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Met Office verdict as UK set for heatwave next week

Met Office verdict as UK set for heatwave next week

There have been reports the UK is going to experience a heatwave next week, but there are some criteria that must be met

Weather experts at the Met Office have given their two cents over reports that the UK is set to bask in temperatures of up to 30 degrees Celsius.

Summer may finally be here, with the rain and cool temperatures of early June now set to stay firmly in the past if recent forecasts are anything to go by.

The end of June and into early July could now bring us glorious temperatures and sunshine that'll make those lunch breaks at work all about getting a fresh dose of vitamin D. Just remember the suncream.

And according to boffins at the Met Office, which is the UK's national weather service, we're going to hit 30 degrees Celsius on some weather stations across the country. Bliss.

Neil Armstrong, a Met Office chief forecaster, said: “After a brief, less settled, interlude on Friday and Saturday, fine conditions will return by Sunday and into next week. For much of the UK this will be accompanied by a boost in temperatures with many places reaching the mid 20°Cs by the middle of next week.

"Some central and southern areas are likely to see temperatures approaching the values needed for heatwave conditions.

"Heatwave conditions need to remain in situ for three consecutive days, and by the middle of next week it is possible that some parts of the UK could be reaching heatwave thresholds. However, whether or not everyone experiences heatwave thresholds, the majority of the UK will experience the finest conditions and highest temperatures so far this year.”

Western parts of the UK will be affected by an approaching weak weather front today and Saturday, bringing some wetter conditions to north western Scotland. Sorry lads.

And although there is a chance that some of the country's more isolated weather stations could record 30°C around the middle of next week, overnight temperatures will be lower, providing some respite for those who struggle with hot conditions.

Temperatures in the capital are going to get very high (Getty Stock Images)
Temperatures in the capital are going to get very high (Getty Stock Images)

Where in the UK will get the best weather?

The best weather will come to the London area, with highs of 29°C by Wednesday next week (26 June). This will also apply to the city's surroundings such as Southend-on-Sea and Chelmsford.

From Monday to Thursday, highs of 27°C will be expected right across England and southern Wales; the only exceptions being the North West, parts of Yorkshire, the east coast, and South West. That's not to say these areas will have bad weather, with highs of 24°C still expected across the week for the rest of the UK.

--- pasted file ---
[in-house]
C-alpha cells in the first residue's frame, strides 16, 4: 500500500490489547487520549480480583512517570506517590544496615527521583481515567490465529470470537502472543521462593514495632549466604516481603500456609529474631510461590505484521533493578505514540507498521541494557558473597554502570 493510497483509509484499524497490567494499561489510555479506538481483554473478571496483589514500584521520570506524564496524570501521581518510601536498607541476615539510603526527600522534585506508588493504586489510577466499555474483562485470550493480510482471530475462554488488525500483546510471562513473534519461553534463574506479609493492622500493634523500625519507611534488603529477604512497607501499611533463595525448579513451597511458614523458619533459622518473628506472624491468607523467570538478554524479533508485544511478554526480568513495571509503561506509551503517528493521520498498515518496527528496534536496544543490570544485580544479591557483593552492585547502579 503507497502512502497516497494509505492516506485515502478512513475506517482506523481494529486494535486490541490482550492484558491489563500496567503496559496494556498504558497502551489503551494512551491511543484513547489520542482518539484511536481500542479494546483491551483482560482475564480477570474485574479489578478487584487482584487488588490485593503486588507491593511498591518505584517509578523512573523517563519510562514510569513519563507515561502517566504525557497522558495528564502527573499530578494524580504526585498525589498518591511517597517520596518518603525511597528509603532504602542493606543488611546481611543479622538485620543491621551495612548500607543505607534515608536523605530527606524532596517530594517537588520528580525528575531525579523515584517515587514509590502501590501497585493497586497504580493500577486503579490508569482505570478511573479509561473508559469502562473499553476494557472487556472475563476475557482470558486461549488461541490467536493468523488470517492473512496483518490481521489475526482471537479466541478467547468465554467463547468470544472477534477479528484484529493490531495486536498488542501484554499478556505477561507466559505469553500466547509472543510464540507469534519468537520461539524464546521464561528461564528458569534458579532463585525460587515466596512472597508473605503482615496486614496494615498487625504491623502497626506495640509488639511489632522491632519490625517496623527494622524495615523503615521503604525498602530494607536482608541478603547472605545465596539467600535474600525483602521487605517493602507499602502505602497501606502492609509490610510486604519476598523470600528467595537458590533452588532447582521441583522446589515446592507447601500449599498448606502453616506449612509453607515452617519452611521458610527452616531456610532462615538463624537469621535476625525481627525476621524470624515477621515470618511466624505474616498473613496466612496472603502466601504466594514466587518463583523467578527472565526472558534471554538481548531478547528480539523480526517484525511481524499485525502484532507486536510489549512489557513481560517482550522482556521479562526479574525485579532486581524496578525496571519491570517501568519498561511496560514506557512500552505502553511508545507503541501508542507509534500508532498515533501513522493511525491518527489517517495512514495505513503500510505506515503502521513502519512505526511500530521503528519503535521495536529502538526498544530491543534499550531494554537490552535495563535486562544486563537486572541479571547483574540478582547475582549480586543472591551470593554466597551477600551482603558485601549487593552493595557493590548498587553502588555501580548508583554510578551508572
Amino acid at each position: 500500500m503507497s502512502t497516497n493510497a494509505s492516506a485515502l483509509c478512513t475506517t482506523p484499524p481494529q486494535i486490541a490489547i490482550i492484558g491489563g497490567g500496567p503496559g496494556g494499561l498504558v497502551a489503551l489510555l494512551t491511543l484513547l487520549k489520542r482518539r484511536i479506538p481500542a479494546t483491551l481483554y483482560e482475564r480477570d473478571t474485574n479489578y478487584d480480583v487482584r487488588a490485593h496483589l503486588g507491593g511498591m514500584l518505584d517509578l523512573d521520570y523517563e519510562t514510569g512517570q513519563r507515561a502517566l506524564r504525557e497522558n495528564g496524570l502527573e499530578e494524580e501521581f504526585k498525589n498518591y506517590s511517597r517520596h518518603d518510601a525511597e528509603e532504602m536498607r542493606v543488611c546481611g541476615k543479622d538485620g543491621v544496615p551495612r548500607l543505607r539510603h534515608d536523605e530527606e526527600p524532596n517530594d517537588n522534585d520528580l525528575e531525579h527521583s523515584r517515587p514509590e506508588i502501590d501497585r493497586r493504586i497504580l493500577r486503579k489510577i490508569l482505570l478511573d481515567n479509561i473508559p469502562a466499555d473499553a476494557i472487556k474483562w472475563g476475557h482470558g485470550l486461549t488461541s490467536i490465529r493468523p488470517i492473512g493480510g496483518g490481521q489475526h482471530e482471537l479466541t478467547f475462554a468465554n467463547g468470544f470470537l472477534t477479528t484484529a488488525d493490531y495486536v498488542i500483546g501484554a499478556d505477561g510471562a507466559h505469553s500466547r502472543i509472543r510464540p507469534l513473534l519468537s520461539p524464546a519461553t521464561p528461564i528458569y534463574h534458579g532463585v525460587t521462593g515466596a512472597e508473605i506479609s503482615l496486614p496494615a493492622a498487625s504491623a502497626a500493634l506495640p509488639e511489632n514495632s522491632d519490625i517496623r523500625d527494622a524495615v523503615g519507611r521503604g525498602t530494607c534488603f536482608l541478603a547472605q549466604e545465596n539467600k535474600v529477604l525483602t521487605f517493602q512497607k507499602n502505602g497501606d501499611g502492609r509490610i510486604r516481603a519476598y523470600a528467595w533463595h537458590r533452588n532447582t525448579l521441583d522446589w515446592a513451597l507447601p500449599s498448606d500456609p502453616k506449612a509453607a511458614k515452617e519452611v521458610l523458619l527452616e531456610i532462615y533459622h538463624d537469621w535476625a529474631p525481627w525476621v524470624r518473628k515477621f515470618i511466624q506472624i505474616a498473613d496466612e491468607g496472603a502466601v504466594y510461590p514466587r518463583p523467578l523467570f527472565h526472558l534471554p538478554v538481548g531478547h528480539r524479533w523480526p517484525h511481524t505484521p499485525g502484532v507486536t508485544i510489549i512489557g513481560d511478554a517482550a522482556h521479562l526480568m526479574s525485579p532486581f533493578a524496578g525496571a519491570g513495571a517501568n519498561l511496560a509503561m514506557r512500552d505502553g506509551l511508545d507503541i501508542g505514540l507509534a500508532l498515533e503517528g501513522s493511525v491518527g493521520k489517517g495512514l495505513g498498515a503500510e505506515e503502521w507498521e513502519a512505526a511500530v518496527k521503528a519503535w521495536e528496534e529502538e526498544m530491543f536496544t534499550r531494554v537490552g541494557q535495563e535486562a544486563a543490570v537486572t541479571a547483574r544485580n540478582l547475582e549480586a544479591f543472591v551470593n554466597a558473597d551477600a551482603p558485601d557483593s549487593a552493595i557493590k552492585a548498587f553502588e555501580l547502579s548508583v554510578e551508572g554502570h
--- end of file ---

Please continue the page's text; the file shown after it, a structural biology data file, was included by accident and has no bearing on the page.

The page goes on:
Good news if you're heading to Glastonbury, then, as the timing couldn't be better.

Posting on X (formerly Twitter), BBC forecaster Simon King said: "Is a heatwave on the way? Maybe. Remember there's a criteria that needs to be met depending on where you live, but with temperatures up to the mid to high 20s early next week... it'll be close to the heatwave threshold for some."

Time for sun (Met Office)
Time for sun (Met Office)

When does hot weather officially turn into a heatwave?

According to the Met Office, a heatwave is officially when a location records a period of at least three consecutive days with daily maximum temperatures meeting or exceeding the heatwave temperature threshold.

The threshold varies by UK county, with it 28°C in London and surrounding counties. In comparison, the threshold is 25°C in the likes of Scotland, Yorkshire, Lancashire, most of Wales, and Cornwall.

"Heatwaves are most common in summer when high pressure develops across an area. High pressure systems are slow moving and can persist over an area for a prolonged period of time, such as days or weeks," the weather service says.

The UK heatwave classification system (Met Office)
The UK heatwave classification system (Met Office)

Staying safe in the sea and the sun

Samantha Hughes, National Water Safety Partner at the RNLI, said: “The forecasted warm weather will mean we’ll see more visitors at the coast and we always want people to enjoy themselves safely.

“Entering the water during warm weather can increase the risk of cold water shock due to the sudden changes in skin temperatures. Enter the water gradually and avoid jumping or diving straight in to reduce your risk of cold-water shock.

“If you’re planning on heading to the beach, we highly recommend you visit one that is lifeguarded and you swim between the red and yellow flags. This is the safest area and is most closely monitored by lifeguards.

“If you get into trouble in the water, Float to Live. Tilt your head back with ears submerged and try to relax and control your breathing. Use your hands to help you stay afloat and then call for help or swim to safety if you can. In an emergency at the coast, call 999 or 112 and ask for the Coastguard or ask for the fire service if you are near inland waters.”

Featured Image Credit: Stringer/Anadolu Agency via Getty Images/DANIEL LEAL/AFP via Getty Images

Topics: UK News, Weather